Men's Soccer With Much to Build On
Future Remains Bright as Ever
Written By: Jake Ullrich
Assistant Sports Editor
It was Oct. 22 and the Monarchs had just beaten Hofstra 4-1 at the ODU soccer complex. Yannick Smith had scored one of his 16 goals and Tim Hopkinson had three assists. It was the Monarchs seventh straight win and they were in excellent position to win the CAA title and compete for a bye in the NCAA round.
Fast forward one month and the Monarchs won one of their last seven games. They lost 2-1 in the CAA championship and 3-0 to Indiana in the second round of the NCAA tournament. A team that scored 23 goals in their seven game winning streak scored one in their last three games. That one goal was a penalty kick.
“I think you can make a case, especially in front of goal, of us peaking a little bit too early,” coach Alan Dawson said. “I think it was a combination of a few different things and that, we eventually hit the wall a little bit. We need more guys stepping up off the bench; we were a little disappointed with our depth.”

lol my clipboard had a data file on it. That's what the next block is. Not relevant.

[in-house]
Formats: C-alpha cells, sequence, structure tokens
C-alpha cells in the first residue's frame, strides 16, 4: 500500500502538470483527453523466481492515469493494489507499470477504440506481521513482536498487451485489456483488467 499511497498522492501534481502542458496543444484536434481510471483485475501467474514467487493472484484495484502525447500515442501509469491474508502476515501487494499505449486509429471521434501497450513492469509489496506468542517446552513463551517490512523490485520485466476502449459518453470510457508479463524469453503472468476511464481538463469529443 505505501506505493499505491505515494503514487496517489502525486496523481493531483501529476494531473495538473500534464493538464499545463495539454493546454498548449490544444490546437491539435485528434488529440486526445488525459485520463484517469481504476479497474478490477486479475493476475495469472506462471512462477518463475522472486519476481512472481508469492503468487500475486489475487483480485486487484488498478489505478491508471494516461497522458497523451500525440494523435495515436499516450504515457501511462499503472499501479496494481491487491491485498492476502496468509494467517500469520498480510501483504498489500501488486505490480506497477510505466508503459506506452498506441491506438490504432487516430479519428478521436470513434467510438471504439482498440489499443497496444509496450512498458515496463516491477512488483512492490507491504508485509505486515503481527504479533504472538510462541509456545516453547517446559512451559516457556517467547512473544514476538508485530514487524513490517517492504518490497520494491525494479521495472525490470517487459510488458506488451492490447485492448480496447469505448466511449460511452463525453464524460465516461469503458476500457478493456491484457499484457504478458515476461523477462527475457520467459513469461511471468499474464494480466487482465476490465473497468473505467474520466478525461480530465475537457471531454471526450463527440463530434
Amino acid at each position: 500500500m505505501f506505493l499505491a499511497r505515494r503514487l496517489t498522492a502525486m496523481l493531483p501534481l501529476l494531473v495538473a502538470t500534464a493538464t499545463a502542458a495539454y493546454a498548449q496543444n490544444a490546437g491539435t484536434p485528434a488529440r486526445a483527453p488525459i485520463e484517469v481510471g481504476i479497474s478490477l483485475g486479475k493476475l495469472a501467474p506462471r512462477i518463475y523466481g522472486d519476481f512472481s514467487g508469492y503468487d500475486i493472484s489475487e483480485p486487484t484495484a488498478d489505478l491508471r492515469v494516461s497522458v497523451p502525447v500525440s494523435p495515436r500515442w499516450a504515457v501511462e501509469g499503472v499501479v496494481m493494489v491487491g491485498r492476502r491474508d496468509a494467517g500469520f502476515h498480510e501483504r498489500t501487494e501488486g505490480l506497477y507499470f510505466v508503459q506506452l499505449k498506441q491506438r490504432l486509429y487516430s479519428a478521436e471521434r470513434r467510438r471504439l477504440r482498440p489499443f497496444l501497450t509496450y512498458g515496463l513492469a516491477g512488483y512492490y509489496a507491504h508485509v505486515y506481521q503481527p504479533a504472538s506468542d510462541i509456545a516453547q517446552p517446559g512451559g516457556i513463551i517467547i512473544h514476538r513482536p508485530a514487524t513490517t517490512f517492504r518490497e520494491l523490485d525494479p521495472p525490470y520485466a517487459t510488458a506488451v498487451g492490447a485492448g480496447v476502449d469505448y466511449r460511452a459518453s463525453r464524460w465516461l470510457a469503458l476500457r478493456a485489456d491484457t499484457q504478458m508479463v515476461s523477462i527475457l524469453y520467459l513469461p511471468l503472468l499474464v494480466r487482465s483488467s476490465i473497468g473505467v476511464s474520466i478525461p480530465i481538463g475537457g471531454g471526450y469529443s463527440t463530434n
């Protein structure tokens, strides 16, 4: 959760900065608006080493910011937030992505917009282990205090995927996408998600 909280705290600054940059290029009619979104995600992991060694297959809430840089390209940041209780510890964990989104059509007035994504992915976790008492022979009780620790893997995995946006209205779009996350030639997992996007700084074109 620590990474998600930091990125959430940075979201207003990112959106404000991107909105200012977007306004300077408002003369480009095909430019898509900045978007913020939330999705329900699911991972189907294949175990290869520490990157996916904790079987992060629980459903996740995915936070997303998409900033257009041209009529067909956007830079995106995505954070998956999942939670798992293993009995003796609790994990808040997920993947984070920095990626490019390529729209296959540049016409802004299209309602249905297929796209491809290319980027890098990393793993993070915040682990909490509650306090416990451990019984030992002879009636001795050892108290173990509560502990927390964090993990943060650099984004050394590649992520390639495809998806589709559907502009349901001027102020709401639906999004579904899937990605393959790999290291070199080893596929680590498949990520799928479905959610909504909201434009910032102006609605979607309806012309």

“And we lacked some discipline down the stretch. We got some cards that hurt us and had some players out. We obviously had some injuries. It wasn’t one thing, it was a number of things.”
The schedule did no favors to the Monarchs late in the season either. The team traveled to JMU and Northeastern late in the regular season, then back to Harrisonburg to the CAA championship. After a home NCAA game against Liberty, the team then caught a flight at four in the morning to make it to a game in Indiana.
The team started the season in impeccable form, winning their first fives games and the Stihl Soccer Championship. The defense was keeping clean sheets and the offense had little problem finding the back of the net. As the season reached its halfway point, and the Monarchs began their impressive win streak, the offense continued to score but the defense was beginning to leak goals.